The bottom line? The immediate security task must remain a proper conceptualization and refinement of national nuclear strategy. Simultaneously, however, President Trump must somehow learn to understand – together with all other far-sighted national leaders – that Planet Earth is an organic whole, a fragile unity that exhibits rapidly disappearing opportunities for avoiding successive war and dismemberment. To seize these residual opportunities, Washington must learn to build solidly upon the foundational insights of Francis Bacon, Galileo and Isaac Newton, and upon the much more recent summarizing observation of Lewis Mumford: “Civilization is the never ending process of creating one world and one humanity.”
Obviously, the United States has no inherently special obligations in this regard, nor can it afford to build its own most immediate security policies upon narrowly distant hopes. Still, if expressed as an ultimate vision for more durable and just patterns of world politics, Donald Trump might recognize the indissoluble link between America’s own physical survival and that of the wider international system. In the final analysis, merely to keep itself “alive,” America will have to do whatever it can to preserve the global system as a whole. For the moment, this is an idea insurmountably far from the consciousness of America’s current president.
To instruct still further from Pierre Teilhard de Chardin’s The Phenomenon of Man, “The egocentric ideal of a future reserved for those who have managed to attain egoistically the extremity of `everyone for himself’ is false and against nature. No element could move and grow except with and by all the others with itself.”
 The seventeenth-century French philosopher Blaise Pascal remarks prophetically in Pensées: “All our dignity consists in thought….It is upon this that we must depend…Let us labor then to think well: this is the foundation of morality.” Similar reasoning characterizes the writings of Baruch Spinoza, Pascal’s 17th-century contemporary. In Book II of his Ethics Spinoza considers the human mind, or the intellectual attributes, and – drawing further from Descartes – strives to define an essential theory of learning and knowledge. Much of this effort was founded upon familiar ( to Spinoza) certain Jewish sources.
 “Who is to decide which is the grimmer sight,” asks Honore de Balzac, “withered hearts, or empty skulls?”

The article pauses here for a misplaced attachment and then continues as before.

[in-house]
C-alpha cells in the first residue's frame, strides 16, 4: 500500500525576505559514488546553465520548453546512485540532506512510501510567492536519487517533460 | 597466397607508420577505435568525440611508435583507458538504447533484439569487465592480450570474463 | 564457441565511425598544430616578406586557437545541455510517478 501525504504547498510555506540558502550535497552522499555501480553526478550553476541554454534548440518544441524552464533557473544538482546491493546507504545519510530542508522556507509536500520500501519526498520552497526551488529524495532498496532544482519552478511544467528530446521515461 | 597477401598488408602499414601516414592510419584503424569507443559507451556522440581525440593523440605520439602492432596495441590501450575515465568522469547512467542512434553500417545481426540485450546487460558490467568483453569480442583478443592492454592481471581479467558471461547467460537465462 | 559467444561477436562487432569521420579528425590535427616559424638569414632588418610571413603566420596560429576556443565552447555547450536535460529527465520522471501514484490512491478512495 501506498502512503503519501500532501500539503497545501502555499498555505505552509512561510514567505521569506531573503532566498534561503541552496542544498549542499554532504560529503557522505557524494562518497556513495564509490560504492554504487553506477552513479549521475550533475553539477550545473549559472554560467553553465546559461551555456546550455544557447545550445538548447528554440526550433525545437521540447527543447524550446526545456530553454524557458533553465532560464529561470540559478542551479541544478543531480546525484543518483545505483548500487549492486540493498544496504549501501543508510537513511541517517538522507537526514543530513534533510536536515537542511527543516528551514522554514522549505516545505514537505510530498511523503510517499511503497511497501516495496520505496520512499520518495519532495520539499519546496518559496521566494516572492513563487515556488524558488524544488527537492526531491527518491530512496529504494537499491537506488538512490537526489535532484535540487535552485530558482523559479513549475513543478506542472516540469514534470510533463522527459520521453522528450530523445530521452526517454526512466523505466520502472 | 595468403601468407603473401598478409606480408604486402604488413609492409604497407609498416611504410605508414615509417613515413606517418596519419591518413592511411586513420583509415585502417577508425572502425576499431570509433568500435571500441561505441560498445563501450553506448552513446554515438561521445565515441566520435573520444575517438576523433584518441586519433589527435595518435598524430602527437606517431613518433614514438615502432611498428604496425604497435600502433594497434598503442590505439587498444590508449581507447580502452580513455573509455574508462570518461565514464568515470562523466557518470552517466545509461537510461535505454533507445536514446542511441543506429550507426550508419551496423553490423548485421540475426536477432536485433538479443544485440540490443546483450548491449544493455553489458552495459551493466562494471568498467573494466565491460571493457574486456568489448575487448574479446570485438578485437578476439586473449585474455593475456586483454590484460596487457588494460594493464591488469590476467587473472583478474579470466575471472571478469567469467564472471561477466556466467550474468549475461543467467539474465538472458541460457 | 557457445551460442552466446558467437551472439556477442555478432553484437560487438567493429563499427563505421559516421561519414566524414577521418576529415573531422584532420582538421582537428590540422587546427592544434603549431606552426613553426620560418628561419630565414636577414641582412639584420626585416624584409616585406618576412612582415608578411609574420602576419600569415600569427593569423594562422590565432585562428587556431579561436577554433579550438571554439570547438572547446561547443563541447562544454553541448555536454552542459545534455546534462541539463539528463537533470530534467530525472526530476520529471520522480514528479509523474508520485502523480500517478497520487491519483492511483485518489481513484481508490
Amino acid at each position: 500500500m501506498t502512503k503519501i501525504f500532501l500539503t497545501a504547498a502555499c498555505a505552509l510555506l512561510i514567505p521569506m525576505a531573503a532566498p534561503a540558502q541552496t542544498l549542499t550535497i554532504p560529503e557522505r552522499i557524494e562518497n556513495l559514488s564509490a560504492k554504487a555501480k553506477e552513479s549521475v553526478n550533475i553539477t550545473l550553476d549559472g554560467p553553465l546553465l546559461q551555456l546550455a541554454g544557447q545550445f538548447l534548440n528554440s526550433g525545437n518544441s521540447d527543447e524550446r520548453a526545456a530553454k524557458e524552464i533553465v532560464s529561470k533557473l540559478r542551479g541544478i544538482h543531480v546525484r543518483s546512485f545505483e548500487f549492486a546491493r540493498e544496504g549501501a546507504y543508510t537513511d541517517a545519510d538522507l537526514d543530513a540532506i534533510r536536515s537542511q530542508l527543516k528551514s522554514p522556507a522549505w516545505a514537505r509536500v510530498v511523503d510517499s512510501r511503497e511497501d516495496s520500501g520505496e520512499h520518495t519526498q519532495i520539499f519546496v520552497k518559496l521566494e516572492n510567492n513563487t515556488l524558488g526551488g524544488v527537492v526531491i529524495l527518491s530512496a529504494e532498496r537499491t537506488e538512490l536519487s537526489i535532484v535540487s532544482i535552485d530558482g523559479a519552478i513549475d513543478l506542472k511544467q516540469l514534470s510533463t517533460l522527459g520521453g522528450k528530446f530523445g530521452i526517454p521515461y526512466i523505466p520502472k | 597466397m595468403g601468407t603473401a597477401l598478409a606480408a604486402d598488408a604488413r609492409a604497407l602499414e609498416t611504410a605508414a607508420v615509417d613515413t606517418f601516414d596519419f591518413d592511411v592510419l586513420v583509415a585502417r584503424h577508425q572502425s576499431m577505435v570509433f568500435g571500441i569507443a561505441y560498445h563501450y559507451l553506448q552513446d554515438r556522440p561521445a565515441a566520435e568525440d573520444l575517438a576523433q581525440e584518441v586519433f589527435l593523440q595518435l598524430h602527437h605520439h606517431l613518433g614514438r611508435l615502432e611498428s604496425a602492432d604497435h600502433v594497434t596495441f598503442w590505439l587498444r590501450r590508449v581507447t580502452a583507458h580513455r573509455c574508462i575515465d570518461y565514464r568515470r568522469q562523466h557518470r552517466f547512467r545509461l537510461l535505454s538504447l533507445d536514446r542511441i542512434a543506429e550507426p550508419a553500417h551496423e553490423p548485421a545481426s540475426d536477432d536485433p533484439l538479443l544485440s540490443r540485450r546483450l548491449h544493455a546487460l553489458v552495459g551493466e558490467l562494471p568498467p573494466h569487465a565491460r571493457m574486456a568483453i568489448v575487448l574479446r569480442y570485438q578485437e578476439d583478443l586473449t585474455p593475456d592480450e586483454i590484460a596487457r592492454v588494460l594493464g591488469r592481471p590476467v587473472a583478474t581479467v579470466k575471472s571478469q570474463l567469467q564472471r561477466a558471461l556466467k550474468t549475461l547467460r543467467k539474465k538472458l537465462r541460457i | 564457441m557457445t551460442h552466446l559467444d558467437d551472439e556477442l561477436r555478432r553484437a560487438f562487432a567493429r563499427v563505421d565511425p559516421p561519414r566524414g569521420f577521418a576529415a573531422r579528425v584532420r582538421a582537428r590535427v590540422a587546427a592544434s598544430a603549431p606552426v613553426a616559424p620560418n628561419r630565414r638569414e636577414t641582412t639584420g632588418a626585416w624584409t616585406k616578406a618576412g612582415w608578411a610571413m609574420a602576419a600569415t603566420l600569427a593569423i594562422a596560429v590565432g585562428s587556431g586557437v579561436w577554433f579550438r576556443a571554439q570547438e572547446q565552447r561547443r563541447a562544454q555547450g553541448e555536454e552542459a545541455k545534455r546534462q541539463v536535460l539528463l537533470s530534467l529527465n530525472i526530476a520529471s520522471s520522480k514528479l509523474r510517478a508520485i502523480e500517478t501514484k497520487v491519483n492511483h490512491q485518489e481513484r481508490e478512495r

See, by this author, Louis René Beres, Reason and Realpolitik: US Foreign Policy and World Order, Lexington Books, 1984; and Louis René Beres, Mimicking Sisyphus: America’s Countervailing Nuclear Strategy, Lexington Books, 1983. Regarding philosophical foundations of Realpoliitk: “Right is the interest of the stronger,” says Thrasymachus in Bk. I, Sec. 338 of Plato, THE REPUBLIC (B. Jowett tr., 1875). “Justice is a contract neither to do nor to suffer wrong,” says Glaucon, id., Bk. II, Sec. 359. See also, Philus in Bk III, Sec. 5 of Cicero, DE REPUBLICA.
 Power politics or a “balance-of-power” has never been more than a facile metaphor. Despite its name, it has never had anything to do with ensuring or ascertaining equilibrium. As such, balance has always been subjective, a matter of assorted individual perceptions. Adversarial states in this “Westphalian” dynamic can never be sufficiently confident that strategic circumstances are suitably “balanced” in their particular favor. In consequence, each side to any contest or competition must perpetually fear that it will somehow be left behind, this creating ever wider and even cascading patterns of national insecurity and collective disequilibrium.
 Says French Jesuit philosopher Pierre Teilhard de Chardin in The Phenomenon of Man: “The egocentric ideal of a future reserved for those who have managed to attain egoistically the extremity of `everyone for himself’ is false and against nature.”
 International law remains a “vigilante” or “Westphalian” system. See: Treaty of Peace of Munster, Oct. 1648, 1 Consol. T.S. 271; and Treaty of Peace of Osnabruck, Oct. 1648, 1., Consol. T.S. 119, Together, these two treaties comprise the Peace of Westphalia.
 The Devil in George Bernard Shaw’s Man and Superman observes correctly that “Man’s heart is in his weapons….in the arts of death he outdoes Nature herself….when he goes out to slay, he carries a marvel of mechanisms that lets loose at the touch of his finger all the hidden molecular energies….”
 We may think here of the applicable Talmudic metaphor: “The earth from which the first man was made was gathered in all the four corners of the world.”
 Understood at purely conceptual levels, US strategic thinkers must inquire accordingly whether accepting a visible posture of limited nuclear war would merely exacerbate enemy nuclear intentions, or whether it would actually enhance this country’s overall nuclear deterrence. Such questions have been raised by this author for many years, but usually in explicit reference to more broadly theoretical or generic nuclear threats. See, for example, Louis René Beres, The Management of World Power: A Theoretical Analysis (1972); Louis René Beres, Terrorism and Global Security: The Nuclear Threat (1979; second edition, 1987); Louis René Beres, Apocalypse: Nuclear Catastrophe in World Politics (1980); Louis René Beres, Mimicking Sisyphus: America’s Countervailing Nuclear Strategy (1983); Louis René Beres, Reason and Realpolitik: US Foreign Policy and World Order (1984); Louis René Beres, Security or Armageddon: Israel’s Nuclear Strategy (1986); and Louis René Beres, Surviving Amid Chaos: Israel’s Nuclear Strategy (2016).